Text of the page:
The US and Israel have conducted talks on joint counteraction against Iranian drones, as they suspect the Islamic Republic of weaponizing Shia militias in the region, Axios reported on Wednesday.
The meeting reportedly touched upon the establishment of a so-called "no-fly zone" for Iranian UAVs in the Middle East.
According to the report, an interagency working group dealing with the threat of Iranian drones and precision-guided missiles toward Israel and other US allies convened for the first time three weeks ago, building on an April agreement by the two countries' national security advisors Jake Sullivan and Meir Ben Shabbat.
The Israeli delegation reportedly proposed a regional cooperation structure encompassing Arab countries that are threatened by Iranian drones and missiles in a similar way.
The report said the American team was led by White House National Security Council Coordinator for the Middle East and North Africa Brett McGurk, and the Israeli team was led by deputy national security adviser Reuven Ezer, citing both senior US and Israeli officials who participated in the negotiations.
Citing Israeli sources, the outlet noted that the working group will continue to meet because the Biden administration considers the drone threat to US soldiers in the region to be a top priority and is concerned that as the technology spreads, the threat will only become worse.
Al Asad Airbase, which houses the majority of US soldiers in Iraq, has regularly been targeted by drones and missiles strikes, and US officials have frequently blamed Iran-backed militias in the region for the attacks. Media reported previously that a drone strike on May 8 damaged a hangar, and two armed drones were shot down there on June 6.
In May, Israel shot down a drone as it neared Israeli airspace in the northeastern city of Beit She'an, with then-Prime Minister Benjamin Netanyahu subsequently claiming that the drone was launched by Iranian forces either from Syria, or Iraq.
A drone was flown into northern Israel from Syria in a similar occurrence in 2018, before being shot down by an Israeli chopper. In response, the IDF launched a series of strikes in Syria against alleged Iranian assets.
Earlier this week, Israel's former Prime Minister Benjamin Netanyahu criticized new foreign minister Yair Lapid for the alleged "no surprises" agreement with their US counterparts, which reportedly envisaged a commitment to notify each other in advance regarding planned actions against Iran and its nuclear program.
Proxy Wars in the Middle East
Israel seems to be seriously concerned about its own security, given the latest conflict with Gaza-based Hamas and Hezbollah's expanded regional outreach in recent years.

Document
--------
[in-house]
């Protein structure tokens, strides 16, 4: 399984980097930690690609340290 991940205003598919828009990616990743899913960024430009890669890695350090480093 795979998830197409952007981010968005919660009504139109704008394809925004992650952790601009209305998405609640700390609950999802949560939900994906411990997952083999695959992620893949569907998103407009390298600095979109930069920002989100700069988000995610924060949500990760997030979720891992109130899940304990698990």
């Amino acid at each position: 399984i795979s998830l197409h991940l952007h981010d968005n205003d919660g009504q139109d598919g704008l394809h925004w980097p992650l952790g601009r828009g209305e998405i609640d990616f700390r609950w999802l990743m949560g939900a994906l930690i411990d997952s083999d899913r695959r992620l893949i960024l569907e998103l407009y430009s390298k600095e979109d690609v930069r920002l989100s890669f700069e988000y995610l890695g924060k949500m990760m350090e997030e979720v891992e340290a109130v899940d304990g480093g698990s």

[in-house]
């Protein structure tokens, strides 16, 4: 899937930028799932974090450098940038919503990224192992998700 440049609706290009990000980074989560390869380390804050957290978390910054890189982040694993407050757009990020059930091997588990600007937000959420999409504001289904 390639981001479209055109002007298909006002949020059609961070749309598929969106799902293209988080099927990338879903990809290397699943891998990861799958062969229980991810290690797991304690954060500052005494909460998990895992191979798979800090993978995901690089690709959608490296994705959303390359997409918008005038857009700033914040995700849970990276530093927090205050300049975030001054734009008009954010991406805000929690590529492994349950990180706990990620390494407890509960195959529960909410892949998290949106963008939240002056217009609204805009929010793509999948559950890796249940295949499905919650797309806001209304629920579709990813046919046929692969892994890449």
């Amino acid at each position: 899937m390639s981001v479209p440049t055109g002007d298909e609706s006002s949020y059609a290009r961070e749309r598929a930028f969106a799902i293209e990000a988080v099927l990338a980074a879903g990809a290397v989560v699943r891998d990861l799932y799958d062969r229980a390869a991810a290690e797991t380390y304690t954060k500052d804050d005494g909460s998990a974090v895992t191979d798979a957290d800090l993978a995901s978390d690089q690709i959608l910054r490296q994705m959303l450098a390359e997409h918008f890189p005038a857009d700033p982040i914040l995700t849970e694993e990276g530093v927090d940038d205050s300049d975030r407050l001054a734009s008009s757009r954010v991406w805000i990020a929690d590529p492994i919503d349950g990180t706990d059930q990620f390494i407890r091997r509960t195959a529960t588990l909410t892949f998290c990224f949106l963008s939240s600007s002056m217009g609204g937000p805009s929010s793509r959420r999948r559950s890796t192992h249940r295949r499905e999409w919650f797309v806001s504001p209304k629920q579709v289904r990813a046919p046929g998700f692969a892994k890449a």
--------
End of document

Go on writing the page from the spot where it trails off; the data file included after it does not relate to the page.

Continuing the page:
Earlier this month, a top member of the group's central council urged Israel to avoid issuing threats against Lebanon because it will suffer a hitherto inconceivable response if the Jewish State attempts to attack Hezbollah.
That statement came in response to Israeli Defense Minister Benny Gantz warning the militant group against any attempt to carry out attacks on Israel's soil, saying that "if an attack comes from the north, Lebanon will tremble."
Several rockets were launched against Israeli territory from southern Lebanon during the most recent Gaza confrontation, which concluded in a tenuous ceasefire. The IDF retaliated with artillery and airstrikes over the Lebanese border.
Meanwhile, Syrian territory has suffered multiple airstrikes from the Israeli side, which the IDF claimed were targetting Iran-backed militias and other military targets, allegedly used to counter Israeli actions in the region. While Tel Aviv usually avoids commenting on the airstrikes, IDF Chief of Staff Lt.-Gen. Aviv Kochavi claimed in December that the Israeli army had launched numerous attacks in Syria targeting what he called "Iranian entrenchment" in the Arab Republic.
The Syrian government has repeatedly called on the international community to denounce the Israeli strikes as both violations of international law and Syria's sovereignty, but in vain.
In May, Iran's Major General Mohammad Hossein Baqeri, the Chief of Staff of the nation's Armed Forces, pledged Tehran's readiness to assist Syria in bolstering its defense capabilities, assisting in the reconstruction process, and addressing other issues arising from the fight against terrorists still active in the region.